Last week’s price action was dominated by speculation over global policy rates following a dovish turn by the Federal Reserve.
While markets have increased their bets on how much the Fed will cut rates, with pricing currently suggesting 78 basis points by January 2020, this week’s geopolitical events are beginning to take the mantle in dominating market focus and sentiment in the run-up to a pivotal G20 meeting.
Tensions between the US and Iran continue to simmer after Revolutionary Guard forces shot down a $100m US navy surveillance drone over Iranian airspace.
Yesterday saw the release of the White House’s response, following an aborted missile strike last week. Last night Trump announced the first stage of sanctions on Iran as the US will aim to freeze the assets of leader Ali Khamenei along with other Iranian military commanders.
The President suggested further sanctions will be imposed on Foreign Minister Zarif later this week. By turning the screw the Trump administration is sustaining maximum pressure on Iran to bring them to the negotiating table. However, the potential backlash from Iran, who have repeatedly threatened to close the key shipping chokehold that is the Strait of Hormuz, has kept markets on edge this week.
Tensions between the US and Turkey continue to simmer in the background following Turkey’s pledge to purchase the Russian built S-400 missile system.
The purchase of the Russian defence system puts a spanner in the works for the NATO defence network and prompted the Pentagon to halt the training of Turkish pilots for the upcoming F-35 fighter jets.
The Russian defence system is expected to be delivered in July, and recent rhetoric by Turkish officials suggests that the $2.5bn deal between Turkey and Russia will not be reversed regardless of the level of sanctions imposed by the US.
Under the 2017 Countering America’s Adversaries Through Sanctions Act (CAATSA) the US could levy further sanctions on Turkish officials and defence companies such as restricting their access to US financial markets.
This would reignite tensions between the two NATO members which have only recently subdued following the Pastor Brunson imprisonment and adds to an increasingly tense political landscape.
That said, market’s aren’t anticipating sanctions to be levied prior to the G20 meeting between Presidents Trump and Erdogan, but rhetoric from Istanbul and Washington continues to dominate EM sentiment.
This was highlighted by the Turkish lira retracing its rally after the release of the Istanbul vote due to Turkish officials voicing their willingness to swallow US sanctions. The move also filtered through into other EM currencies such as ZAR.
Chart 1: USDTRY leads EM sentiment yesterday as evidenced in USDZAR
The G20 summit is not only pivotal for US-Turkey relations but also the headline US-China trade war. Both Trump and President Xi are expected to hold an “extended meeting” after dialogue broke down and further tariffs were levied back on May 10th.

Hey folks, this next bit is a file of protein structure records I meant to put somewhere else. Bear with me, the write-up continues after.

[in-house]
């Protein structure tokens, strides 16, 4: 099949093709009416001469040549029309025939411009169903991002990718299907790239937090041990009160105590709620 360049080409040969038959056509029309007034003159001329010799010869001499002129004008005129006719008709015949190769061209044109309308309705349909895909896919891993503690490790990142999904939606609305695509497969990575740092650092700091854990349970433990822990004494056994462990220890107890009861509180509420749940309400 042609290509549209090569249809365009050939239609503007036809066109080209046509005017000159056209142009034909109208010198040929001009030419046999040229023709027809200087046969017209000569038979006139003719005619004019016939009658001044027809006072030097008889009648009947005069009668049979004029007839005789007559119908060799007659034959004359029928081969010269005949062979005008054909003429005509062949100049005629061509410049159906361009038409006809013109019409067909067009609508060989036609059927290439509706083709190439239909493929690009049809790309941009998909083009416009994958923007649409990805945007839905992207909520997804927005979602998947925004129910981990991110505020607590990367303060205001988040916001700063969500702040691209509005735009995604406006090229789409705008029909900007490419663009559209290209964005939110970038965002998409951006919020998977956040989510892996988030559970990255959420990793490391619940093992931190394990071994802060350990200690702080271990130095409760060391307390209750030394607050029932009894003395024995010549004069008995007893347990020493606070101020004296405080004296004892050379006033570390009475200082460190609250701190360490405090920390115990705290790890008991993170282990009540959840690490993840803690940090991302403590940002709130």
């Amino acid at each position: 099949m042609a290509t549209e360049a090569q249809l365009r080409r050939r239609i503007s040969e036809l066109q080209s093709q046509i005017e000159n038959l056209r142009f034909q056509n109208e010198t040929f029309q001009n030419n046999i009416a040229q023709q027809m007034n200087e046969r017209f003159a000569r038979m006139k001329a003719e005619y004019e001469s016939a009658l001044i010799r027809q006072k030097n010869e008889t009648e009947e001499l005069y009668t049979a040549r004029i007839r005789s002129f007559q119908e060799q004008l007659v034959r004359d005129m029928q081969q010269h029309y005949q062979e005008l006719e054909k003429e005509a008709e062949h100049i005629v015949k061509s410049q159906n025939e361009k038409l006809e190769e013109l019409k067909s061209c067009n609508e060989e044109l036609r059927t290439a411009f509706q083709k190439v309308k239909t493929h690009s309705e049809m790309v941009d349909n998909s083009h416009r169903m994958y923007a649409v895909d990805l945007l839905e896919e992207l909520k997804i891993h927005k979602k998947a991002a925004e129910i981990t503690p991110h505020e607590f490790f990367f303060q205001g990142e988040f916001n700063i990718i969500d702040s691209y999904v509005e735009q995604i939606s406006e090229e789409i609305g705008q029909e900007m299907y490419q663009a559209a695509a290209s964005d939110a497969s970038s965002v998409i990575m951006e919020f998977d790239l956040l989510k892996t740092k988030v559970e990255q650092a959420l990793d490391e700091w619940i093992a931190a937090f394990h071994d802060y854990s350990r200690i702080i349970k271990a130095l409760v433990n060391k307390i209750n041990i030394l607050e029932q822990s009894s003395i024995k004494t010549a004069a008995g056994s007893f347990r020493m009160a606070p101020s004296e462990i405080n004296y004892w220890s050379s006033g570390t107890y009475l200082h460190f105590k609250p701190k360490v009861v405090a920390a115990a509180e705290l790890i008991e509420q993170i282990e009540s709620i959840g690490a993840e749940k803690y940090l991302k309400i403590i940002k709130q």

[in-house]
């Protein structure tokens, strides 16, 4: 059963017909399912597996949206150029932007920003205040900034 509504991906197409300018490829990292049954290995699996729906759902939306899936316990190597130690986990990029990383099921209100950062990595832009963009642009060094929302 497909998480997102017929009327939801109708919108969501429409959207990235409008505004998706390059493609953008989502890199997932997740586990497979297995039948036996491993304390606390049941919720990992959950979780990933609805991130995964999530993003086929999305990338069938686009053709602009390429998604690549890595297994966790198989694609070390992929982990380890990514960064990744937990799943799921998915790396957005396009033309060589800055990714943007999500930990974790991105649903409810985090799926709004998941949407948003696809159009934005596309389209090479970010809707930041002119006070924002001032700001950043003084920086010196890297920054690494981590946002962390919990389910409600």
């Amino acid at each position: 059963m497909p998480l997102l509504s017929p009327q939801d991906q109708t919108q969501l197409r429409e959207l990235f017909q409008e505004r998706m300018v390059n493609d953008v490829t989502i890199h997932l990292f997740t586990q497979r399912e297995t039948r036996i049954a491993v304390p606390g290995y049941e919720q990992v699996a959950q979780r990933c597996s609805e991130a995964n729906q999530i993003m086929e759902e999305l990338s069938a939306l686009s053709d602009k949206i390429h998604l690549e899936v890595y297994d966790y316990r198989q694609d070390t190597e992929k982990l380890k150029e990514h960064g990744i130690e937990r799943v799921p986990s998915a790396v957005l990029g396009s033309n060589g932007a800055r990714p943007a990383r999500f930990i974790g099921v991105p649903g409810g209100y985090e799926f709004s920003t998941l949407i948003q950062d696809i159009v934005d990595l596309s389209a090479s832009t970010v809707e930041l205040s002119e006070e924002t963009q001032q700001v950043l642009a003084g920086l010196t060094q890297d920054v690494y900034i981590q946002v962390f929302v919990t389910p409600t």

As things stand, channels of communication are open in the run up to the lengthy meeting in Osaka, but a threat of imposing tariffs on a further $300bn of Chinese goods still lingers over the negotiation table.
The new tariffs extends to an array of consumer products including electrical items and have already been written into legislation of which is set the period of public consultation is set to end on July 2nd. Most recently the US Commerce Department added five new Chinese entities to its exclusion list which bars them from buying US components without prior state approval.
Both parties have economic and political incentives to build bridges and cool tensions for a second time at the G20 summit.
However, with substantial sticking points such as Intellectual Property theft yet to see any traction, the markets expectations are dramatically low for any further progress between the two economic powerhouses.
Chart 2: USDCNY is far from recent highs (6.9311) however the yuan is at its weakest level since January against a basket of its closest trading partners
This suggests that a ramping up in trade tensions will weaken the yuan but the effect may not be channelled through USDCNY. This is due to the Fed having to cut rates as aggressively as fixed income markets suggest due to downside risks materialising.
The PBOC may be willing to hold the USDCNY rate steady and watch the yuan weaken against its closest trading partners (EUR, JPY, KRW, HKD, AUD)
For now, US protectionism and the rise of geopolitical tensions is currently the overwhelming force that is dictating financial markets, central banks and the global economy alike, and shows no signs of abating. However, if it does, the turning point may be the upcoming G20 meeting.